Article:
In February 2016 the Regional Tax Commission rejected an appeal filed by the Revenue Agency against the first instance judgment, which had upheld an appeal brought by Italian car manufacturer, Ferrari S.p.A. against a notice of assessment issued by the Revenue Agency in which the company was accused of having applied prices lower than the ‘normal value’ in transactions with its foreign subsidiaries, in particular with the US company Ferrari NA (North America).
In determining the arm’s length price of the relevant controlled transactions Ferrari had applied the CUP method. The Revenue Agency considered the TNMM to be the most appropriate method.
The Regional Tax Commission observed that “for verifying the “normal value”, the Revenue Agency itself, in Circular No. 32 of 22/09/1980, had suggested the use of the CUP method instead of the less reliable TNMM method “which is not advisable due to its considerable approximation and arbitrariness’ for which reason the Office’s objection must be considered inadmissible”. On that basis the Regional Tax Commission determined that the CUP method should be applied in the case.
Furthermore, the Regional Tax Commission found that the Revenue Agency had not discharged the burden of proof of tax avoidance attributed to the appellant company, for having charged prices to foreign subsidiaries that were lower than the normal value.
An appeal was filed by the Revenue Agency with the Supreme Court.
Judgement of the Supreme Court
The Supreme Court set aside the decision of the Regional Tax Commission and upheld the Revenue Agency’s adjustments to the taxable profits of Ferrari Spa.
According to the Court a transfer pricing adjustments does not require the Revenue Agency to prove the existence of tax avoidance, as stated by the Regional Tax Commission, but rather the mere existence of ‘transactions’ between related companies at a price apparently lower than the normal one. The taxpayer, by virtue of the principle of proximity of evidence, bears the burden of proving that such “transactions” took place in accordance with the arm’s length principle.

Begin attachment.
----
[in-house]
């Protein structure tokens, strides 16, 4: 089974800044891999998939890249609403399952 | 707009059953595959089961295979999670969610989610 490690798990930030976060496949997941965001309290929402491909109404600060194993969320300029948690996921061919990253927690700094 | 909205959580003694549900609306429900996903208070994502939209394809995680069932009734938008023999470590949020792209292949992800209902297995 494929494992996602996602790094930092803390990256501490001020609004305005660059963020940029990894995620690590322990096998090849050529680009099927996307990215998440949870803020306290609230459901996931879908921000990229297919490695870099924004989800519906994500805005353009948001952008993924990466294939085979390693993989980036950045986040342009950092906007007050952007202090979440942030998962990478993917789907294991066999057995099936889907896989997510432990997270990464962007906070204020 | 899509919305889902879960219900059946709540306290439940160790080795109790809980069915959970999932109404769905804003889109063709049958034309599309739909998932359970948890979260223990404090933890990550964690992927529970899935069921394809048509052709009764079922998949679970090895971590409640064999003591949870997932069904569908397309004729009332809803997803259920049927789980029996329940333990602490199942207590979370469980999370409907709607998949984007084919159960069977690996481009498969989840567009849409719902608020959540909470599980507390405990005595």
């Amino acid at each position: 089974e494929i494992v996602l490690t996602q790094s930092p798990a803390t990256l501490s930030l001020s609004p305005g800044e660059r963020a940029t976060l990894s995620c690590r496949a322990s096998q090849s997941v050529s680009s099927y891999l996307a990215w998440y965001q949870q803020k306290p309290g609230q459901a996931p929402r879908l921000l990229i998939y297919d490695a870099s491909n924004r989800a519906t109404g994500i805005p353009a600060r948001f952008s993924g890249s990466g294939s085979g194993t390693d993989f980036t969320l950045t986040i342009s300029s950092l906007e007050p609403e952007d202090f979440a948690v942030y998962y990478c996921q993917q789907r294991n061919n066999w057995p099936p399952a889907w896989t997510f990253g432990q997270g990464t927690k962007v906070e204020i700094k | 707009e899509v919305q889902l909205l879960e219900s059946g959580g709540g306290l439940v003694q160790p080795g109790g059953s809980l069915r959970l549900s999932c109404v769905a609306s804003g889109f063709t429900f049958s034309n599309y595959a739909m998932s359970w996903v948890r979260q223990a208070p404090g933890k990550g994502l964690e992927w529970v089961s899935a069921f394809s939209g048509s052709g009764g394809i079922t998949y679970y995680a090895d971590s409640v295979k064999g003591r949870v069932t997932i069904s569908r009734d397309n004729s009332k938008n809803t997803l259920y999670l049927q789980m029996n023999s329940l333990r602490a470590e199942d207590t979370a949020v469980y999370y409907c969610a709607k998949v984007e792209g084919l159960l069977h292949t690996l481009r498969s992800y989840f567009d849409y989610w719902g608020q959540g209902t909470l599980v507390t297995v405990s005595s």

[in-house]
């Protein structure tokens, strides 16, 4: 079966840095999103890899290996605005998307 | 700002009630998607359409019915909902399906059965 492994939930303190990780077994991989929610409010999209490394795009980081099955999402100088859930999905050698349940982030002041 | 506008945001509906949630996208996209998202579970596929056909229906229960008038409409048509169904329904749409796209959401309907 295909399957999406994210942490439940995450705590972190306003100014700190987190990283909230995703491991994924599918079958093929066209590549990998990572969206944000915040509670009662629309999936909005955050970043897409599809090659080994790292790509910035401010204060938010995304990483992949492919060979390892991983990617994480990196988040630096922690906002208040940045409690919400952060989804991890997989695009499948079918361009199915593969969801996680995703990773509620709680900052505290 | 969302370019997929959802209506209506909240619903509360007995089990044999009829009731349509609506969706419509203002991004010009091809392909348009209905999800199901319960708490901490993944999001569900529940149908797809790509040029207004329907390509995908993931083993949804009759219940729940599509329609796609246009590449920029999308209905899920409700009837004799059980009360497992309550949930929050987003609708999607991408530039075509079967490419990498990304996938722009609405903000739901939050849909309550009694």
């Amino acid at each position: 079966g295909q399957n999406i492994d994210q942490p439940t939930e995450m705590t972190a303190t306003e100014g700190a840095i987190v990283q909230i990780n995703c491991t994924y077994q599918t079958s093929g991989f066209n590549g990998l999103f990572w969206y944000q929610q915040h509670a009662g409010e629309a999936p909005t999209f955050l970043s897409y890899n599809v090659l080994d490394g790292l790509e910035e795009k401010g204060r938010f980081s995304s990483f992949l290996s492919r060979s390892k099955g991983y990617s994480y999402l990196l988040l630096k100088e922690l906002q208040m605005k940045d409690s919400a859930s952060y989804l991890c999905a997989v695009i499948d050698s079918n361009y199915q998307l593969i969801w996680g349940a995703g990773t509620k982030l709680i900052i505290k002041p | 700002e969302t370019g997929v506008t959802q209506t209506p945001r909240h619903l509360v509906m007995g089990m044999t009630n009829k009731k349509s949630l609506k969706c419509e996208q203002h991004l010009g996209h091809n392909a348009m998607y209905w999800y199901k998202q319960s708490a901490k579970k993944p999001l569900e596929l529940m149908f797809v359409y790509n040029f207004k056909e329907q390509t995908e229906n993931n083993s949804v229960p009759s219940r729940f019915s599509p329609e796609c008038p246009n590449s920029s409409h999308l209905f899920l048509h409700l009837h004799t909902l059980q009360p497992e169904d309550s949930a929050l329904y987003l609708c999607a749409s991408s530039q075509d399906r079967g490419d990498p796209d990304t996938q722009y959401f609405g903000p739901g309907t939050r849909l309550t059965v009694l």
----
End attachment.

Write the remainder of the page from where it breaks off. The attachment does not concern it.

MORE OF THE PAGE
“8.5.2. In this, the contested decision ignored the fact that the development of the jurisprudence of this Court, already at the time of the issuance of the judgment rendered by the CTR, had abandoned the consideration of the nature of Article 110, paragraph 7, TUIR, as an anti-avoidance clause (see Cass. sez. 5, 18 September 2015, no. 18392; hereinafter see also Cass. sez. 5, 15 April 2016, no. 7493; Cass. sez. 5, 30 June 2016, no. 13387; Court of Cassation, section 5, 15 November 2017, no. 27018; Court of Cassation, section 5, 19 April 2018, no. 9673; most recently, while awaiting the publication of this decision, Court of Cassation, section 5, 17 May 2022, no. 15668), which leads to the further principle, affirmed by the case law of this Court, according to which “[i]n the matter of determining business income, the rules set forth in Article 110, paragraph 7, Presidential Decree no. 917 of 1986, aimed at taxing the income of a company, are not applicable to the taxable person. 917 of 1986, aimed at repressing the economic phenomenon of “transfer pricing”, i.e. the shifting of taxable income as a result of transactions between companies belonging to the same group and subject to different national laws, does not require the administration to prove the avoidance function, but only the existence of “transactions” between related companies at a price apparently lower than the normal price, while it is for the taxpayer, by virtue of the principle of proximity of proof under Article 2697 e.g. and on the subject of tax deductions, the burden of proving that such ‘transactions’ took place for market values to be considered normal within the meaning of Art. 9, paragraph 3, of the same decree, such being the prices of goods and services practiced in conditions of free competition, at the same stage of marketing, at the time and place where the goods and services were purchased or rendered and, failing that, at the nearest time and place and with reference, as far as possible, to price lists and rates in use, therefore not excluding the usability of other means of proof” (cf, more recently, Cass. sez. 5, orci. 19 May 2021, no. 13571 and already, in a conforming sense, Cass. sez. 5, 8 May 2013, no. 10742).